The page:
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Unformatted text preview: pointer (EIP) has to be altered to point to the instruction following the excepting instruction, in order to continue execution correctly. If a user mode floating-point exception filter is not provided, then all the work for decoding the excepting instruction, reading its operands, emulating the instruction for the components of the result that do not correspond to unmasked floating-point exceptions, and providing the compounded result will have to be performed by the user-provided floating-point exception handler. Actual emulation might have to take place for one operand or pair of operands for scalar operations, and for all sub-operands or pairs of sub-operands for packed operations. The steps to perform are the following: The excepting instruction has to be decoded and the operands have to be read from the saved context. The instruction has to be emulated for each (pair of) sub-operand(s); if no floating-point exception occurs, the partial result has to be saved; if a masked floating-point exception occurs, the masked result has to be produced through emulation and saved, and the appropriate status flags have to be set; if an unmasked floating-point exception occurs, the result has to be generated by the user provided floating-point exception handler, and the appropriate status flags have to be set. The partial results have to be combined and written to the context that will be restored upon application program resumption. Vol. 1 E-5 GUIDELINES FOR WRITING SIMD FLOATING-POINT EXCEPTION HANDLERS A diagram of the control flow in handling an unmasked floating-point exception is presented below. User Application Low-Level Floating-Point Exception Handler User Level Floating-Point Exception Filter User Floating-Point Exception Handler Figure E-1. Control Flow for Handling Unmasked Floating-Point Exceptions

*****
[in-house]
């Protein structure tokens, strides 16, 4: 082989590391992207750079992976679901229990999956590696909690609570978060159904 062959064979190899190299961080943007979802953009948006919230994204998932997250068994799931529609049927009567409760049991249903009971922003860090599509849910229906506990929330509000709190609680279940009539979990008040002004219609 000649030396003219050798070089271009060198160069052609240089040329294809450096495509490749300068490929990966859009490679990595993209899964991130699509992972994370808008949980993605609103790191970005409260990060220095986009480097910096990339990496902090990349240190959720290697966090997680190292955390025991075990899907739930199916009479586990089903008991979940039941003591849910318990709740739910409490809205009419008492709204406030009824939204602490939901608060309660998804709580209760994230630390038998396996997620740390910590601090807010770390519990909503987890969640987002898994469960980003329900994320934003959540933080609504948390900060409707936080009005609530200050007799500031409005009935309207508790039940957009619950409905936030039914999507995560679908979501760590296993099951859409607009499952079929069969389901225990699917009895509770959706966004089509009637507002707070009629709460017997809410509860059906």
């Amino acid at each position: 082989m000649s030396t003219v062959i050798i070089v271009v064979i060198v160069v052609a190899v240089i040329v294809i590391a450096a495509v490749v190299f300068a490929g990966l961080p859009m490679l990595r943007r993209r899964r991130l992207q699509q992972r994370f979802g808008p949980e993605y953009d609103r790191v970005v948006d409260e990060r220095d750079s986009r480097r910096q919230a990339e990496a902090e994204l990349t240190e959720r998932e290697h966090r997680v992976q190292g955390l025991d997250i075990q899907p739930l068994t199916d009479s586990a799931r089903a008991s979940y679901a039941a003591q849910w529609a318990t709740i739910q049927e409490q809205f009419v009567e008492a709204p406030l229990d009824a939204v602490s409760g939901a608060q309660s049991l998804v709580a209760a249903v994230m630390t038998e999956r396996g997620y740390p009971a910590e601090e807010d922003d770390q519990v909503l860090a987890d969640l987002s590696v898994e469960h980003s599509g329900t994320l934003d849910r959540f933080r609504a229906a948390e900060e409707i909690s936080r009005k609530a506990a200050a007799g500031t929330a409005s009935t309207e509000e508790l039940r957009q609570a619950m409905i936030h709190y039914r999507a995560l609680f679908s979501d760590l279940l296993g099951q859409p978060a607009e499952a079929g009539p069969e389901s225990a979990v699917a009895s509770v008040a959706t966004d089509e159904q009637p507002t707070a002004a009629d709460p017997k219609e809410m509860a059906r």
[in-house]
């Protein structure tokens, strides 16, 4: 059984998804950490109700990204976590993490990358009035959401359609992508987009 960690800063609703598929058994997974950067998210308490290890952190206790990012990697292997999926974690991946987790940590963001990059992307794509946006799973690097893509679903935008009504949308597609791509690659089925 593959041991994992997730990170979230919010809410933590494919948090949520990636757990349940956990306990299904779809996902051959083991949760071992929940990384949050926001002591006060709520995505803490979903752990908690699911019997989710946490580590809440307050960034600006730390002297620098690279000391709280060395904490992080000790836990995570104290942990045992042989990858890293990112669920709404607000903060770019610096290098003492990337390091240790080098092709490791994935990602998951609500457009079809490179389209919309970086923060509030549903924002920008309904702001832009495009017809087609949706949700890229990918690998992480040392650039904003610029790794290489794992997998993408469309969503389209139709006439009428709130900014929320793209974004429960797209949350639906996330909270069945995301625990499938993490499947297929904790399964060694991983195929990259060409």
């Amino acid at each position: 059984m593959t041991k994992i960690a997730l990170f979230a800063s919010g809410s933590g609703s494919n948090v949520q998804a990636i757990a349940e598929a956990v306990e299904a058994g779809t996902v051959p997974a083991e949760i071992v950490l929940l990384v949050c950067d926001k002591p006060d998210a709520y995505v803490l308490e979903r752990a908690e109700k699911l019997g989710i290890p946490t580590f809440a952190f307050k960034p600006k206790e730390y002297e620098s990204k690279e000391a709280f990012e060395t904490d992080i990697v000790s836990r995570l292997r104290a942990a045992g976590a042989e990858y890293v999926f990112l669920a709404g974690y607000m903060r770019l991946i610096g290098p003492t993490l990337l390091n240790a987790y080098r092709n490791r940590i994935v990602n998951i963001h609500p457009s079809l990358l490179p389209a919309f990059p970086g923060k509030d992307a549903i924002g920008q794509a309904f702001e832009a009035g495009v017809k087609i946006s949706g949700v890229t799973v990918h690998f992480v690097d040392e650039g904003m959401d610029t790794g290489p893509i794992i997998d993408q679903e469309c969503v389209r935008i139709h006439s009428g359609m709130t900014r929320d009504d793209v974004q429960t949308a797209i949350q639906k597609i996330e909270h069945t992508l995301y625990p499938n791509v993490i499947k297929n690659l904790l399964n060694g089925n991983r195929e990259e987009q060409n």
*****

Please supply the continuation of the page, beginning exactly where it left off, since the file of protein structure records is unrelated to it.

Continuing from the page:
From the user-level floating-point filter, Example E-1 in Section E.4.3, "Example SIMD Floating-Point Emulation Implementation," will present only the floating-point emulation part. In order to understand the actions involved, the expected response to exceptions has to be known for all SSE/SSE2/SSE3 numeric instructions in two situations: with exceptions enabled (unmasked result), and with exceptions disabled (masked result). The latter can be found in Section 6.4, "Interrupts and Exceptions." The response to NaN operands that do not raise an exception is specified in Section 184.108.40.206, "NaNs." Operations on NaNs are explained in the same source. This response is also discussed in more detail in the next subsection, along with the unmasked and masked responses to floating-point exceptions. E.4.2 SSE/SSE2/SSE3 Response To Floating-Point Exceptions This subsection specifies the unmasked response expected from the SSE/SSE2/SSE3 instructions that raise floating-point exceptions. The masked response is given in parallel, as it is necessary in the emulation process of the instructions that raise unmasked floating-point exceptions. The respon...
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This note was uploaded on 10/01/2013 for the course CPE 103 taught by Professor Watlins during the Winter '11 term at Mississippi State.
- Winter '11